Stephanopoulos Settles for $1M Less on Georgetown Home

While not quite on the scale of Greek tragedy, political correspondent George Stephanopoulos has sold his exquisite Georgetown mansion for close to a million dollars less than the asking price.

Stephanopoulos and his wife, actor/comedian Ali Wentworth, sold the estate to Alan Adler of Chevy Chase Trust for $5.45 million, about a million less than its $6.35 million price tag. The couple even threw in $42,000 to cover the cost of repairing an elevator and sundry other issues.

HousingWatch first reported on the home when it hit the market in February. The 5,652-square-foot, Georgian-style brick mansion comes with five bedrooms, six and a half bathrooms and a spot in one of the more upscale neighborhoods in D.C.

Despite the loss, Stephanopoulos was said to be eager to close the deal, according to the Washington Examiner. The family is expected to move on June 15 to the New York's Upper East Side to be closer to Stephanopoulos' job at "Good Morning America." Prior to the sale, he had been commuting to New York.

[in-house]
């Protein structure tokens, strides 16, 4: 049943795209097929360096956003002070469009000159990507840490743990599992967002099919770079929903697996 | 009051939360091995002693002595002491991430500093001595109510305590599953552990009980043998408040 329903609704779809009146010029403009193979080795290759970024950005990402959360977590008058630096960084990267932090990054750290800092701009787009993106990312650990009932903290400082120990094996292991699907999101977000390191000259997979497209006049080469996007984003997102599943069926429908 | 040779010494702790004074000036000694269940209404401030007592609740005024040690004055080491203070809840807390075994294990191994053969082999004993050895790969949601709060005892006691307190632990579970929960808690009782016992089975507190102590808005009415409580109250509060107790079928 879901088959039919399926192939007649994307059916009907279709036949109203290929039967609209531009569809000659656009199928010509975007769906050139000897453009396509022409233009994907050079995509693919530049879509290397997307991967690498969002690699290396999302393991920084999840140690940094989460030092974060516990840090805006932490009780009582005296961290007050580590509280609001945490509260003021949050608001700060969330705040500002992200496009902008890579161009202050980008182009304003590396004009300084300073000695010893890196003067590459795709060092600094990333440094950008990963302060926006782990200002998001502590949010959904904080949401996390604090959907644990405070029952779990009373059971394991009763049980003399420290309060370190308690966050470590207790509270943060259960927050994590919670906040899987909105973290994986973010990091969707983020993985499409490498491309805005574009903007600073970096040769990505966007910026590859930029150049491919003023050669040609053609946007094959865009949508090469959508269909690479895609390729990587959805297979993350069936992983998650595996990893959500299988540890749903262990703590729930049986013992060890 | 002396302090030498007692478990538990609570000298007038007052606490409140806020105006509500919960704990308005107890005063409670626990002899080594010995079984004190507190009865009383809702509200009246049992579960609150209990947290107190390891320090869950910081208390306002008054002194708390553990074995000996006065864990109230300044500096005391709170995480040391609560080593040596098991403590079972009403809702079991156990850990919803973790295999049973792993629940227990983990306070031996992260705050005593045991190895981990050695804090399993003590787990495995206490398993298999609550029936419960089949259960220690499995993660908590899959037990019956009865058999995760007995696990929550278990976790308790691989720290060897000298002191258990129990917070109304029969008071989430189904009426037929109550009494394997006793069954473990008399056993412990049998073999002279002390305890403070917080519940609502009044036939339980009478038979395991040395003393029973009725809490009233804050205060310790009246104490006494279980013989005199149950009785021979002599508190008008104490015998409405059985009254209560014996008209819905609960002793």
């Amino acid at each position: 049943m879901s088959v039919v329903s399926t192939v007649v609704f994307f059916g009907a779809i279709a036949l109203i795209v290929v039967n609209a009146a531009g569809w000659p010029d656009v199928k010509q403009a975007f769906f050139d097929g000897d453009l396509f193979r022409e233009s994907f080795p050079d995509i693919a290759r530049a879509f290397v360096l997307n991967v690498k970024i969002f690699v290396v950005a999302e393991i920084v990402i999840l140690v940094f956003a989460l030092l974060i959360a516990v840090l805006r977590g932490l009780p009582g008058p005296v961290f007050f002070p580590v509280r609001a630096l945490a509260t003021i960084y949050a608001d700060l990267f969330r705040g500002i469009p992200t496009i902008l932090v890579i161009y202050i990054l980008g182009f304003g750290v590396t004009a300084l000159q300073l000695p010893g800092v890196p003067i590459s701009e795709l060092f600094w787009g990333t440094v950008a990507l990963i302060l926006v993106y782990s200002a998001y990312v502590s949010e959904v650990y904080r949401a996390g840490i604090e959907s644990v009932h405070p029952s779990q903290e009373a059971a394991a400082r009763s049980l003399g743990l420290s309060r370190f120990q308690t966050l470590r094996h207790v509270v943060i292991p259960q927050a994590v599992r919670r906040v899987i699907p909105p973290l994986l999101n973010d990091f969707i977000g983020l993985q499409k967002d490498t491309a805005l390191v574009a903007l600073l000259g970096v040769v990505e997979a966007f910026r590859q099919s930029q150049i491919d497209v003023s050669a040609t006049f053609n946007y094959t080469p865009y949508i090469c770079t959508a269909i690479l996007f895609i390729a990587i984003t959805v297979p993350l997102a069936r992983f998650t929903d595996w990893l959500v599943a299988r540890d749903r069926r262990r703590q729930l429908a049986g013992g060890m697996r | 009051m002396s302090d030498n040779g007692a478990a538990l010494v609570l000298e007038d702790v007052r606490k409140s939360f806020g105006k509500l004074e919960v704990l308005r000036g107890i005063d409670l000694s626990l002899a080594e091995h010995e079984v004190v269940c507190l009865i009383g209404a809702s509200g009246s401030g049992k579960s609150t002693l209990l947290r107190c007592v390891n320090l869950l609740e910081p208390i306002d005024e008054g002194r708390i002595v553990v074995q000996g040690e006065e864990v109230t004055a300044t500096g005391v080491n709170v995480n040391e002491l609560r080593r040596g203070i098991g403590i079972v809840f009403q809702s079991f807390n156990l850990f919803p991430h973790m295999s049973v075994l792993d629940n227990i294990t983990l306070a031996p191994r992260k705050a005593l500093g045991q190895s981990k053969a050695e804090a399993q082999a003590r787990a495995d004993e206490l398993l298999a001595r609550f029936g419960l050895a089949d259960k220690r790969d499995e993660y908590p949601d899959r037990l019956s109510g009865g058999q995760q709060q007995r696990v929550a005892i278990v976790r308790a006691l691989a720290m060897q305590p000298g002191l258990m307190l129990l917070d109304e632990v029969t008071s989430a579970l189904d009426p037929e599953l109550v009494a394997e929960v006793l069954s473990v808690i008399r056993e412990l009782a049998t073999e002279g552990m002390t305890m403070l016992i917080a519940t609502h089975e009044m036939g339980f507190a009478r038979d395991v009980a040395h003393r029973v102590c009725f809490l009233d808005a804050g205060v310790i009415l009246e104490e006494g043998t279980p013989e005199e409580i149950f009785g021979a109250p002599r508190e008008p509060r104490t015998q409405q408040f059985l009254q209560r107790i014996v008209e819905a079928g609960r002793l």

The hardnosed buyer, Alan Adler, knows a thing or two about bargain real estate. Adler is the Managing Director of Chevy Chase Preferred Capital Corporation, a real estate investment trust. He also, apparently, enjoys a good game of polo. The Adlers are expected to move in this summer.
See more homes for sale in Washington, D.C. at AOL Real Estate.

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Latoya Rutledge

When it comes to selling real estate, one of the most difficult and frustrating situations for sellers is when market conditions make it nearly impossible to sell at the desired price point. A high initial listing price might be because the seller simply has an unrealistic idea of how their house stacks up against the competition in the area, or because the owner needs to sell for a set minimum price in order to pay off their loan against the property.

With traditional property sales methods, the only way to prevent the property from sitting on the market indefinitely is to keep dropping the price. Unfortunately, this technique doesn't always work - especially if the seller is unwilling to "discount" their house by much.

In areas flooded with homes for sale, reducing the asking price slightly will not bring the desired result. In fact, it's common that the property will continue to sit on the market without offers, alongside the multitude of other unsold properties with similarly reduced prices.

April 19 2011 at 5:25 PM Report abuse rate up rate down Reply